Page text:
As you may have noticed I've been a bit absent with my blogging lately. It's been a bit of a cram session since I got back to Costa Rica. We just launched the RVR 2 RVR website a couple weeks ago. Myself and my business partner Natali Zollinger couldn't be happier with the outcome. Big thanks to Jacob Quinlan for all his website design work. 

This paddling season we'll be traveling from the East to the West holding downriver and river surfing SUP clinics in the states. From there we'll be moving up to Canada and touring around B.C. and Alberta. 

We're partnering up with local shops and outfitters at each clinic venue to help support local business and help grow and connect the river SUP community. Our belief is that the community is what makes this sport so special and is the glue that holds it all together. 

We're going to have a great time during these weekend long clinics. Along with dialing in our clients paddling skills we'll build long lasting friendships. At the end of the day of our clinics we encourage you to stick around and come play yard games, sip, and swap stories. These clinics are just as much about paddling safety, skills, and technique as it is friendship and creating long-lasting bonds through our love for the river.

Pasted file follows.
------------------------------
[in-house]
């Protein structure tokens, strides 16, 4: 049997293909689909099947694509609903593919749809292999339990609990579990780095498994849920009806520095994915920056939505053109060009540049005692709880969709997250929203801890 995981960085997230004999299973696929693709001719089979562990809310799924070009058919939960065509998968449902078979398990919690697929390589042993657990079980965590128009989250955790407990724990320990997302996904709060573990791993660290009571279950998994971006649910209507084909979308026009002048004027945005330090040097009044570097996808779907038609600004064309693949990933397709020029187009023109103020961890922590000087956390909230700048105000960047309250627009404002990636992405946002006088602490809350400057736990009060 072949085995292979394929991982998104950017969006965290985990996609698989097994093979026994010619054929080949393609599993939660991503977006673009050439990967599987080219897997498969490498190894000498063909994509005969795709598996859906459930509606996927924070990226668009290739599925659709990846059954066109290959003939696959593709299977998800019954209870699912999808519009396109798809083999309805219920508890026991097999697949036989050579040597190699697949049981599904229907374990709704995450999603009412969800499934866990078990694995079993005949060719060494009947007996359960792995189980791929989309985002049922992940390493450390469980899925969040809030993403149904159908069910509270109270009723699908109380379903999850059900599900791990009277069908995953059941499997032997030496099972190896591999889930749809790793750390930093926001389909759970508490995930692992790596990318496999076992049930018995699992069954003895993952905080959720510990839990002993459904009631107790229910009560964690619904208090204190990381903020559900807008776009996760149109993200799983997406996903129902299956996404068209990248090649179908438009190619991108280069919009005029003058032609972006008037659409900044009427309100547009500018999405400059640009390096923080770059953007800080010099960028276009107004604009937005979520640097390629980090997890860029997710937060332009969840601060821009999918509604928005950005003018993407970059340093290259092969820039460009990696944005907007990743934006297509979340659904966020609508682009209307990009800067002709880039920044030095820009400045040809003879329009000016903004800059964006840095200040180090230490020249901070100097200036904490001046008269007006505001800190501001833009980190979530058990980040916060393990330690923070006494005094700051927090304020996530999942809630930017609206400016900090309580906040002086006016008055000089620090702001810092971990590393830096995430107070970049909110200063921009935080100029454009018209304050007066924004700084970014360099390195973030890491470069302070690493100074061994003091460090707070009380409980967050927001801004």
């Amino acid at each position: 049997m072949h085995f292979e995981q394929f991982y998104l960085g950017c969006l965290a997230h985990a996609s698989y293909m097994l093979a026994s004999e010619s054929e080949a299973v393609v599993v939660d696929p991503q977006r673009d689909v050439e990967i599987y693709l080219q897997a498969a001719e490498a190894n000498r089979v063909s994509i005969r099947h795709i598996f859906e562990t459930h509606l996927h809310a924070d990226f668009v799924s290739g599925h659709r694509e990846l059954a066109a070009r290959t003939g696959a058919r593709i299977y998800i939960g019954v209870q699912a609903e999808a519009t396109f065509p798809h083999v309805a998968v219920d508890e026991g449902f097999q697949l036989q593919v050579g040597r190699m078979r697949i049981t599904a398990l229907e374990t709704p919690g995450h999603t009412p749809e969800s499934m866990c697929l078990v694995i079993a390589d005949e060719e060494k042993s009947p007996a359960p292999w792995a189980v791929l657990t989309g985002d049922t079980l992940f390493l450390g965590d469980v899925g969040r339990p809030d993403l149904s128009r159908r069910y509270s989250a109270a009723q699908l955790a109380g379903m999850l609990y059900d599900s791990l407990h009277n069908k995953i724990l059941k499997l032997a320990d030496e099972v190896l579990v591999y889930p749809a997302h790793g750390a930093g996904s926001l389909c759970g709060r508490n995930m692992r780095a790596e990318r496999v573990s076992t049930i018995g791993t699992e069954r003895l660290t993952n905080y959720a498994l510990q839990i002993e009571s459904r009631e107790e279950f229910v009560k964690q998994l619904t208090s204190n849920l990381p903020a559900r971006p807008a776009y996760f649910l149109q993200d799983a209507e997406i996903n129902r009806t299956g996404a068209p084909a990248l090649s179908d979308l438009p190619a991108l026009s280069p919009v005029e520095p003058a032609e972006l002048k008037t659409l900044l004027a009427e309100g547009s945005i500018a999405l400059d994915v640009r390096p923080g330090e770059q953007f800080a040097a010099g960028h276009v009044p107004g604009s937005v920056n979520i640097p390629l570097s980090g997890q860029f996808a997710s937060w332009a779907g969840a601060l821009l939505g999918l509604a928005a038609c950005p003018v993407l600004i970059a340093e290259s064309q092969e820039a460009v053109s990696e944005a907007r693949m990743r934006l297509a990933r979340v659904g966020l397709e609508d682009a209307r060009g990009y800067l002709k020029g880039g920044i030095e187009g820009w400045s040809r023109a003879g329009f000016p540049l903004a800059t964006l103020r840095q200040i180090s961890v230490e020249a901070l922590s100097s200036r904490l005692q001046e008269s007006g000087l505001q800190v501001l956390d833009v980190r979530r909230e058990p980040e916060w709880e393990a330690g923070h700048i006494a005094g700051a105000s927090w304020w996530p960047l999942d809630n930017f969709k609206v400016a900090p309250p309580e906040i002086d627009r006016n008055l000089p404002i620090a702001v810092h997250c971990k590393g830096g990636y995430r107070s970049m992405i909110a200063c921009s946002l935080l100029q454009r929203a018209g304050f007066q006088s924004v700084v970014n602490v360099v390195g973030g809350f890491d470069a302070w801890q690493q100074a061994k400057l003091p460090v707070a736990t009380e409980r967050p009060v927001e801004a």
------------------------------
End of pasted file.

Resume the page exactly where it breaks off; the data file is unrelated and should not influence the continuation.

So please, visit our website to see what we offer and if we're coming to a river near you! 

Happy Paddling Everyone! 

It's Hard to feel Unique

Photographer: Paul Clark

Photographer: Paul Clark

I’m getting a Sprinter van and will be living in a van down by the river; this has been my dream ever since I became a river rat. I had an idea... 

“I could start a blog about my adventures in my van…” 

Great idea? Not so much. 

I scroll through Pinterest looking for van conversions; there’s some good stuff in there…hmmm a lot of people have van Pinterest boards. 

Then I had a gander at Instagram, and as I typed in @van a long list of results appeared below. Ok, so vanlifers are a dime a dozen. They all blog and they all essentially have the same feed polluted with #vanporn. Vintage photo of van in the woods. Laying in van looking out to some ridiculous view. Cooking in my van. Driving my van. Here I am on top of my van. Dog in van. French press coffee in my van.